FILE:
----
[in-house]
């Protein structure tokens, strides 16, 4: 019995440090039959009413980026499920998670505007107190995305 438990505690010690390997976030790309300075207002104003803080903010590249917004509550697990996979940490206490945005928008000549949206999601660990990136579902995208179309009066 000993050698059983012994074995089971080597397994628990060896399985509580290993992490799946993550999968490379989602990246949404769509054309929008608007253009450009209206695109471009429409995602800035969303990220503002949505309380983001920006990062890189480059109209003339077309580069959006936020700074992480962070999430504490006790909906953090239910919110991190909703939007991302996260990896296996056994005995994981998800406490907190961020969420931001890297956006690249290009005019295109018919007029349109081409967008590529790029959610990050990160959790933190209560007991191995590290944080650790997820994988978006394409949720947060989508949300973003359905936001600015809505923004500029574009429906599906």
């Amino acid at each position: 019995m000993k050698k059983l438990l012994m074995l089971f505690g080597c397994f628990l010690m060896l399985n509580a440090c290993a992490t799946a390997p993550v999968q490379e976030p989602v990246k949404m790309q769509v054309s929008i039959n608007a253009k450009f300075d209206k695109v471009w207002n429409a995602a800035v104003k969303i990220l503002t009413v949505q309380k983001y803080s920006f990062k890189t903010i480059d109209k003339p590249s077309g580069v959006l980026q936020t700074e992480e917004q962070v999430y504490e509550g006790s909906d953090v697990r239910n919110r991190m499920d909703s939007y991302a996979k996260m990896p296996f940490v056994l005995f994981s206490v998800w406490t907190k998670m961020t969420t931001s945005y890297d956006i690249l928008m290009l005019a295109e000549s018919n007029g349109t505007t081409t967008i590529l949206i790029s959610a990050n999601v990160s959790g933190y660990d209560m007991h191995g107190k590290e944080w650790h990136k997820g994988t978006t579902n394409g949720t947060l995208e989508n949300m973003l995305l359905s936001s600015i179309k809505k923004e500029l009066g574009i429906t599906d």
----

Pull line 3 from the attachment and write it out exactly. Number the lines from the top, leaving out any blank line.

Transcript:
């Amino acid at each position: 019995m000993k050698k059983l438990l012994m074995l089971f505690g080597c397994f628990l010690m060896l399985n509580a440090c290993a992490t799946a390997p993550v999968q490379e976030p989602v990246k949404m790309q769509v054309s929008i039959n608007a253009k450009f300075d209206k695109v471009w207002n429409a995602a800035v104003k969303i990220l503002t009413v949505q309380k983001y803080s920006f990062k890189t903010i480059d109209k003339p590249s077309g580069v959006l980026q936020t700074e992480e917004q962070v999430y504490e509550g006790s909906d953090v697990r239910n919110r991190m499920d909703s939007y991302a996979k996260m990896p296996f940490v056994l005995f994981s206490v998800w406490t907190k998670m961020t969420t931001s945005y890297d956006i690249l928008m290009l005019a295109e000549s018919n007029g349109t505007t081409t967008i590529l949206i790029s959610a990050n999601v990160s959790g933190y660990d209560m007991h191995g107190k590290e944080w650790h990136k997820g994988t978006t579902n394409g949720t947060l995208e989508n949300m973003l995305l359905s936001s600015i179309k809505k923004e500029l009066g574009i429906t599906d």